Sunday, December 28, 2014

No mess: Deliciously devilish ‘Murder’

(Dec. 14, PDI Entertainment)
By Oliver M. Pulumbarit

A legal procedural, murder mystery and education drama series in one, “How to Get Away With Murder” cleverly interlocks these elements without resulting in a messy hodge-podge.

Starring Viola Davis as Annalise Keating, a lawyer and criminal law professor, the show starts with a bang—in the debut episode, some college students are arguing over a dead person, while each and every player in the drama is introduced via flashbacks.

Keating teaches her students how to defend their clients in the courtroom and win—hence, get away with murder.

It’s not a whodunit; it’s clear from the get-go that her top students are the ones arguing over the disposal of that aforementioned body. But the circumstances that lead to that incident months later unravel in each episode, connecting with the characters’ fleshed-out lives and/or shenanigans.

Viola Davis is, in a word, fantastic. Annalise brooks no overbearing or unnecessary posturing from others, at least most of the time. The show centers on truths, so there are mind games, duplicities and secrets galore.

The esteemed thespian, now Golden Globe-nominated for the role, is remarkable in layering the complex Annalise. She is at once a believable and an unflinching person who demands only the best from others, a fighter who is also vulnerable and deglamorized as a wife wanting to bear children.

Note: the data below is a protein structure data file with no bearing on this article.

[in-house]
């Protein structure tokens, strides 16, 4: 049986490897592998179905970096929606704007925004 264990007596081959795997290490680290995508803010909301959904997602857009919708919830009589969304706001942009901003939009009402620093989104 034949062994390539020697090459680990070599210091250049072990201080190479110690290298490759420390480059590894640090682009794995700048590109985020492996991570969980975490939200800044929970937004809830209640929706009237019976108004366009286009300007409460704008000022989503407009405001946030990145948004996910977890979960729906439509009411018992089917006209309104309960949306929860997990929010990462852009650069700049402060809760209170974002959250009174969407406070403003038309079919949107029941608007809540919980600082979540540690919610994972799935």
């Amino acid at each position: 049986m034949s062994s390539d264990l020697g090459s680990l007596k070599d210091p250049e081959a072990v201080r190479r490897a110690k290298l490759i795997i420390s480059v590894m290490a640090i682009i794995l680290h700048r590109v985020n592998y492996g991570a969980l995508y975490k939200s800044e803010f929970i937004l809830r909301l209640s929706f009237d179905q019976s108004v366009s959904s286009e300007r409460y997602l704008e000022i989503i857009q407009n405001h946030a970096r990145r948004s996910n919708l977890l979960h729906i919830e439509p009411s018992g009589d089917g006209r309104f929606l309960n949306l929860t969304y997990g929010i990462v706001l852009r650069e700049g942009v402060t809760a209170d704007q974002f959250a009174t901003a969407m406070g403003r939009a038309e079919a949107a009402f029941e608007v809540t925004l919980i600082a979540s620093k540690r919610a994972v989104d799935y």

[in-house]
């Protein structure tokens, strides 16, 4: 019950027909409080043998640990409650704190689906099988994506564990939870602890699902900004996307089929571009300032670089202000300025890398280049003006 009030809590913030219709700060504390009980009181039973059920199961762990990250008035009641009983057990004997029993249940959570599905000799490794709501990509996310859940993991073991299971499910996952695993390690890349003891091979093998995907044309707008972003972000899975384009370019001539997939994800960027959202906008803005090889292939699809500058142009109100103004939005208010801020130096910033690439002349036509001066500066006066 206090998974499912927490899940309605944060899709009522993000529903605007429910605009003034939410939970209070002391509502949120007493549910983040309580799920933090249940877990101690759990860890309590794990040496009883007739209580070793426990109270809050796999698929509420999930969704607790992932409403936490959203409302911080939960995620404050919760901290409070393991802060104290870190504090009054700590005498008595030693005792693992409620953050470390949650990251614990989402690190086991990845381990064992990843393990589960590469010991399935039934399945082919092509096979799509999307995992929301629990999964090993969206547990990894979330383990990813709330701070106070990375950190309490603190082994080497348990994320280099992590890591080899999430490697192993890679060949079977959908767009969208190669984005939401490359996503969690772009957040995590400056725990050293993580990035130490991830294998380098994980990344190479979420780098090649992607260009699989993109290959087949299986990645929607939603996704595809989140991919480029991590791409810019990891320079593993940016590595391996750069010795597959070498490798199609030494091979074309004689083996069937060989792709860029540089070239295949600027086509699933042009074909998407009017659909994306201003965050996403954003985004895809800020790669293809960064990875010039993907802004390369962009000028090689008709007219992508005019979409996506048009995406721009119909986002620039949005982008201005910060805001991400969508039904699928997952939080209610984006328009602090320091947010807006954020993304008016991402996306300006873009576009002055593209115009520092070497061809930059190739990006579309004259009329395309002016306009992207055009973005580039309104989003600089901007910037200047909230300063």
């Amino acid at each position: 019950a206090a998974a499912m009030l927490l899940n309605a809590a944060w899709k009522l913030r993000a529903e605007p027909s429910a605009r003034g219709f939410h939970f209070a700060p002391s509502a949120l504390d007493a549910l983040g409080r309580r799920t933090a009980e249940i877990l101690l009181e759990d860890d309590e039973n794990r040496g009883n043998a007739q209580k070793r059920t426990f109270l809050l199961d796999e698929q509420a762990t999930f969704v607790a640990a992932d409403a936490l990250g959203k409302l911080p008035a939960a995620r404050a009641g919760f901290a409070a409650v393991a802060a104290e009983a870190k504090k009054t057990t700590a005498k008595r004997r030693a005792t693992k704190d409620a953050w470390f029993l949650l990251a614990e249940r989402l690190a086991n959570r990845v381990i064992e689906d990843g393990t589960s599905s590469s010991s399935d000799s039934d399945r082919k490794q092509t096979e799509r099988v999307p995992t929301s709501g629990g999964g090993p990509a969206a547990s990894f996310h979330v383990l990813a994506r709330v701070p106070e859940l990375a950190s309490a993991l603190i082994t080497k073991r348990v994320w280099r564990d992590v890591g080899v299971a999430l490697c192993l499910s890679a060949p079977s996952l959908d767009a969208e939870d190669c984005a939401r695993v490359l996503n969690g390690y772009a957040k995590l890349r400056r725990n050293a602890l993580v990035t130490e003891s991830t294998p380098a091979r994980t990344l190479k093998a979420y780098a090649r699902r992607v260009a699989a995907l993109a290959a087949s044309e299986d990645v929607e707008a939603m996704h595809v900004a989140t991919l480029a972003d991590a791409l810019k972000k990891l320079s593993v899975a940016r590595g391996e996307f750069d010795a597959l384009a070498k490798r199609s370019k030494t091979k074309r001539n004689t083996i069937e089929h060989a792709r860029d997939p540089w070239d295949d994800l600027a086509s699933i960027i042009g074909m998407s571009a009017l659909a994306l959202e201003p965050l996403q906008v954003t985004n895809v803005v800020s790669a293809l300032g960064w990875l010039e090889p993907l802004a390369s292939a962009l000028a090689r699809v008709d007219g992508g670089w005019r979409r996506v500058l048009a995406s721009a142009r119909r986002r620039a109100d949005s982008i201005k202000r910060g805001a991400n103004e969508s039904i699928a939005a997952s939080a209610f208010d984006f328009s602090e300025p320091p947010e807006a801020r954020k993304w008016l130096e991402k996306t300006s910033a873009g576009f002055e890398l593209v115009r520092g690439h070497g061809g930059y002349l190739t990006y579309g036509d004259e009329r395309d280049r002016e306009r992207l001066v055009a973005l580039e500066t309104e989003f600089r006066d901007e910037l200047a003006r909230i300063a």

While relatively not as complicated, her mentee-assistant characters are still rich, and are explored accordingly. There’s the wide-eyed idealist Wes (Alfred Enoch); the entitled rich girl Michaela (Aja Naomi King); the quiet but cunning Laurel (Karla Souza); the sneaky-smart gay guy Connor (Jack Falahee), and the frat boy jock, Asher (Matt McGorry).

Add to that mix a drug-dealing bartender, Wes’ neighbor Rebecca (Katie Findlay) who knows details about a missing student, and the dynamics are simply combustible.

There are no saints here; by the ninth episode, the big questions are finally answered, which reestablishes the characters in a major way—sort of in a “Desperate Housewives” manner, back when that old show was good, but somewhat crossed with “The Practice” and “Boston Legal.” But it is definitely its own show; there is cohesion and a mindful consistency. Darkly humorous, deliciously devilish, racy and edgy—the show gets away with a lot of things, and it deserves to.

(“How to Get Away With Murder” airs 7:20 p.m., Saturdays on Sony Channel.)

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